Selecting Assets for Inclusion in Asset Management Programs

Guide Home / 2. TAM Strategy and Planning / 2.5 Moving Beyond Pavements and Bridges to Other Assets / 2.5.2 Selecting Assets for Inclusion in Asset Management Programs

Organizations face constraints on resources and budgets. Therefore, those seeking to broaden their asset management programs by incorporating additional information require a method for assessing the benefits and costs of system development, data collection, and data management. The Handbook for Integrating Ancillary Assets into TAM Programs (FHWA 2019) presents structured approaches, outputs, and essential guidelines concerning the steps needed to formulate a prioritized strategy for integrating asset classes. Prioritization is crucial to ensure the effective and efficient use of limited resources. The Handbook outlines a seven-step procedural framework fostering collaboration among business units with asset data requirements or responsibilities in data collection and management. Determining which asset classes to include in an organization's asset management program hinges on a thorough grasp of the organization's IT policies, architecture, and strategies.

Figure 2.11 Prioritization Overview

Typical asset classes considered though this process can be extensive. The assets listed in Table 2.2 are an illustration of potential classes that may be considered by agencies, and was compiled in the Handbook (FHWA 2019), adapted from NHI 2017.

Table 2.2 - Typical Highway Ancillary Asset Classes

Structures (not Bridges or otherwise in the National Bridge Inventory)
  • Drainage Structures
  • Overhead Sign and Signal Supports
  • Retaining Walls (Earth Retaining Structures)
  • Noise Barriers
  • Sight Barrier
  • High-Mast Light Poles
Traffic Control and Management—Active Devices
  • Signals
  • ITS Equipment
  • Network Backbone
Traffic Control and Management—Passive Control Devices
  • Signs
  • Guardrail
  • Guardrail End Treatments
  • Impact Attenuator
  • Other Barrier Systems
Drainage Systems and Environmental Mitigation Features
  • Drain Inlets and Outlets
  • Culverts (<20 ft. total span)/Pipes
  • Ditches
  • Stormwater Retention Systems
  • Curb and Gutter
  • Erosion Control
  • Other Drains (e.g. Underdrain and Edge Drain)
Other Safety Features
  • Lighting
  • Pavement Markings
  • Rockfall
Roadside Features
  • Geotechnical assets such as retaining walls and cut/fill slopes*
  • Sidewalks
  • Curbs
  • Fence
  • Turf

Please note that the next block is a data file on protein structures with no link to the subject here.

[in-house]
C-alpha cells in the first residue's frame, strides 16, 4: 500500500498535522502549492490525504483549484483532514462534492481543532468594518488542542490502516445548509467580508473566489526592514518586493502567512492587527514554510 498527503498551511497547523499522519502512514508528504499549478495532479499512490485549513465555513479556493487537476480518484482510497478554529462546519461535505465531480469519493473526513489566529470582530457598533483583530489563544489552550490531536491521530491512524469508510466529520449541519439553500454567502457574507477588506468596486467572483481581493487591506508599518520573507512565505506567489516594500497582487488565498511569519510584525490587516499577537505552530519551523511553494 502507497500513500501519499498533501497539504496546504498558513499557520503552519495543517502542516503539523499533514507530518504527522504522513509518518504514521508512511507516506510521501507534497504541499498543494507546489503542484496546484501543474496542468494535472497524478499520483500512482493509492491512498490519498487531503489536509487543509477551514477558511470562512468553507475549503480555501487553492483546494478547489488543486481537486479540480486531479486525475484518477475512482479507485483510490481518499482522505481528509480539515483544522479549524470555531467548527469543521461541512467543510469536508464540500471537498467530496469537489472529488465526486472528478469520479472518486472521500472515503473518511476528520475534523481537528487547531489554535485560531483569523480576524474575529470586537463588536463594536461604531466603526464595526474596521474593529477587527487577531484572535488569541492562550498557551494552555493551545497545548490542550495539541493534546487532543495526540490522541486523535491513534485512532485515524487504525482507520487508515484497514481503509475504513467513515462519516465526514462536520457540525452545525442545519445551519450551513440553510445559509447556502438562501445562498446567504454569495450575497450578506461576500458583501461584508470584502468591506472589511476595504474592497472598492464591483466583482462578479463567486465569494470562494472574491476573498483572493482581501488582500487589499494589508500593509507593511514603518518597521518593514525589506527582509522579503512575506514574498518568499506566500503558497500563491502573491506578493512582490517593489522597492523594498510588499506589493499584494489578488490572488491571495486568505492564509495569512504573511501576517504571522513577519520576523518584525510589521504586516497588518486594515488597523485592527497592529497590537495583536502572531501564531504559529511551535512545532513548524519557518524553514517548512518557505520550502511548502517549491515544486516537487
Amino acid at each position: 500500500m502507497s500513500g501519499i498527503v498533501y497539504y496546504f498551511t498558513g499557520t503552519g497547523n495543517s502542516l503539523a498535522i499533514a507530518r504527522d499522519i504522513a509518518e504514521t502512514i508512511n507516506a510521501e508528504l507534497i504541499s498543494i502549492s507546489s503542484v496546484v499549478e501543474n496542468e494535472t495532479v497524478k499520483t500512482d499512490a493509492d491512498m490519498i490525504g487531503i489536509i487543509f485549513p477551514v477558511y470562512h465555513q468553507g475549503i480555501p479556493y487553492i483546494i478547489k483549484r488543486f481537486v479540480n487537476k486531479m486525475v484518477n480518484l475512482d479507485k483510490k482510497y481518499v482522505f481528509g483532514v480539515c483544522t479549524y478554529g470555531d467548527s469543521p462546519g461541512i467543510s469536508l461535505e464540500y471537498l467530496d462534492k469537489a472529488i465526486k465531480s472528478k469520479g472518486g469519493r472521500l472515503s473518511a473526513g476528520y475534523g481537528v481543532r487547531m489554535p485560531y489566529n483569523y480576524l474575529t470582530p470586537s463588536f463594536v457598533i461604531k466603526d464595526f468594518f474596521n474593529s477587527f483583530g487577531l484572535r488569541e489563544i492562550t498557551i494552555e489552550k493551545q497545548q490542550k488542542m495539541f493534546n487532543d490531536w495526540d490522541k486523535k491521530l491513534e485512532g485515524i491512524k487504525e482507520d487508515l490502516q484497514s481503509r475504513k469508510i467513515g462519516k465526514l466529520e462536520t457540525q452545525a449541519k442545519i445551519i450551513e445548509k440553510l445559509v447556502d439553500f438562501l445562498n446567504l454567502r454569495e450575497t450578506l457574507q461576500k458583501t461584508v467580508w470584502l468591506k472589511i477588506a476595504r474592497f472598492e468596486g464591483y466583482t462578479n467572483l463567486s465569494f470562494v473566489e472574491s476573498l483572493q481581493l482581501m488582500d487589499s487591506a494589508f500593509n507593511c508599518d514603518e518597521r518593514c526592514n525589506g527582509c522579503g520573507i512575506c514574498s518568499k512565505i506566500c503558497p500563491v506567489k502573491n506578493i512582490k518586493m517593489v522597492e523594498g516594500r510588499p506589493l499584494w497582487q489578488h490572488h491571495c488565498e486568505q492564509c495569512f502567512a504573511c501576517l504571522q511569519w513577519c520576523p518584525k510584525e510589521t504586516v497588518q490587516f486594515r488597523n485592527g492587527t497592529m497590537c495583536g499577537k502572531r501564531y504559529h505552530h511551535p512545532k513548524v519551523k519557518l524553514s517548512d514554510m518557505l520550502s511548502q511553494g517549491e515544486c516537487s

• Bush Control
  • Roadside Hazard
  • Landscaping
  • Access Ramps
  • Bike Paths
  • Roadside Graffiti
  • Roadside Litter
Other Facilities and Other Items
  • Rest Areas
  • Weigh Stations
  • Parking Lots
  • Buildings
  • Fleet
  • Gravel/Unpaved Roads
  • Vehicle Charging Stations

*See NCHRP Research Report 903: Geotechnical Asset Management for Transportation Agencies (FHWA 2019) for more details on best practice for managing geotechnical assets.

Many agencies institute priority tiers to group asset classes, enabling the development of distinct plans for gathering, storing, and managing necessary data in accordance with management objectives. Determining which assets to include in a specific implementation project depends on a wide range of interconnected factors, rendering the development of a precise ranked order for all assets challenging. Streamlining this process can be achieved through the adoption of a tiered system which groups assets of comparable priority together. As exemplified in Table 2.3, both Nevada and Ohio compiled ranked lists that can be translated into prioritized tiers. Each agency possesses distinct priorities and can utilize a similar methodical approach to assess their portfolio within the framework of their operational and strategic planning capabilities, as well as their management objectives.

Table 2.3 - Examples of prioritized tiers developed by Nevada and Ohio DOTs

Adapted from 2019 FHWA Handbook on Ancillary Asset Management

  • Pavements
  • Bridges
  • ITS assets
  • Rest areas, buildings and storage facilities
  • Pavements
  • Bridges
  • Culverts
  • Barriers/guardrail
  • Overhead sign structures
  • Slopes
  • Hydraulic infrastructure
  • Signs
  • Sign structures
  • Lighting
  • Retaining walls
  • Curb ramps
  • Geotechnical assets
  • Traffic Signals
  • Noise barrier walls
  • Lighting structures
  • Bike paths and sidewalks
  • Pavement marking
  • Weigh stations and pump houses
  • Retaining walls
  • Curb and gutter
  • Embankments
  • ADA Features
  • Cattle guards and fences
  • Signals
  • Noise walls
  • Ground mounted signs
  • Sidewalks